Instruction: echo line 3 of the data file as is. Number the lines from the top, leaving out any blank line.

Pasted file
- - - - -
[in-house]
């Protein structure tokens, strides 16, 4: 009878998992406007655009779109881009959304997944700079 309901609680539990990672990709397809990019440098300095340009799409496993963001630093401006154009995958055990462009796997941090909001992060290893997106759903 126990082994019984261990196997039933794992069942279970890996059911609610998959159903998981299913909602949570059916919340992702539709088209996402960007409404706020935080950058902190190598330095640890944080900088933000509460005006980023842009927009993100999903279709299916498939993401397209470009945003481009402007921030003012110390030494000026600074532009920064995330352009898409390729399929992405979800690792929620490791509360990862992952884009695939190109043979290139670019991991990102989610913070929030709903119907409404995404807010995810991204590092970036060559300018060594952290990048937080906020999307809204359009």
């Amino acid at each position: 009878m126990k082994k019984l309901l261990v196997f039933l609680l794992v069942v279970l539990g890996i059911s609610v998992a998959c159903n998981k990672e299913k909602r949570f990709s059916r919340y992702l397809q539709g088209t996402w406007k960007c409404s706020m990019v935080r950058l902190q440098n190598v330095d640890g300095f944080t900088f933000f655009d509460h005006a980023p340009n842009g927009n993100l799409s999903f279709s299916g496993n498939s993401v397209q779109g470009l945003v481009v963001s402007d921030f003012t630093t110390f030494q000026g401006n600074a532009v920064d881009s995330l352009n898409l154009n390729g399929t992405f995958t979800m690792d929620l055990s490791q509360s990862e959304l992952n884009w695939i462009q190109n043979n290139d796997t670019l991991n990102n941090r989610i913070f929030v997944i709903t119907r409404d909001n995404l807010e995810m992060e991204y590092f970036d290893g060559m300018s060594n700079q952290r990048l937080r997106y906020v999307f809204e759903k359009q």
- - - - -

């Amino acid at each position: 009878m126990k082994k019984l309901l261990v196997f039933l609680l794992v069942v279970l539990g890996i059911s609610v998992a998959c159903n998981k990672e299913k909602r949570f990709s059916r919340y992702l397809q539709g088209t996402w406007k960007c409404s706020m990019v935080r950058l902190q440098n190598v330095d640890g300095f944080t900088f933000f655009d509460h005006a980023p340009n842009g927009n993100l799409s999903f279709s299916g496993n498939s993401v397209q779109g470009l945003v481009v963001s402007d921030f003012t630093t110390f030494q000026g401006n600074a532009v920064d881009s995330l352009n898409l154009n390729g399929t992405f995958t979800m690792d929620l055990s490791q509360s990862e959304l992952n884009w695939i462009q190109n043979n290139d796997t670019l991991n990102n941090r989610i913070f929030v997944i709903t119907r409404d909001n995404l807010e995810m992060e991204y590092f970036d290893g060559m300018s060594n700079q952290r990048l937080r997106y906020v999307f809204e759903k359009q």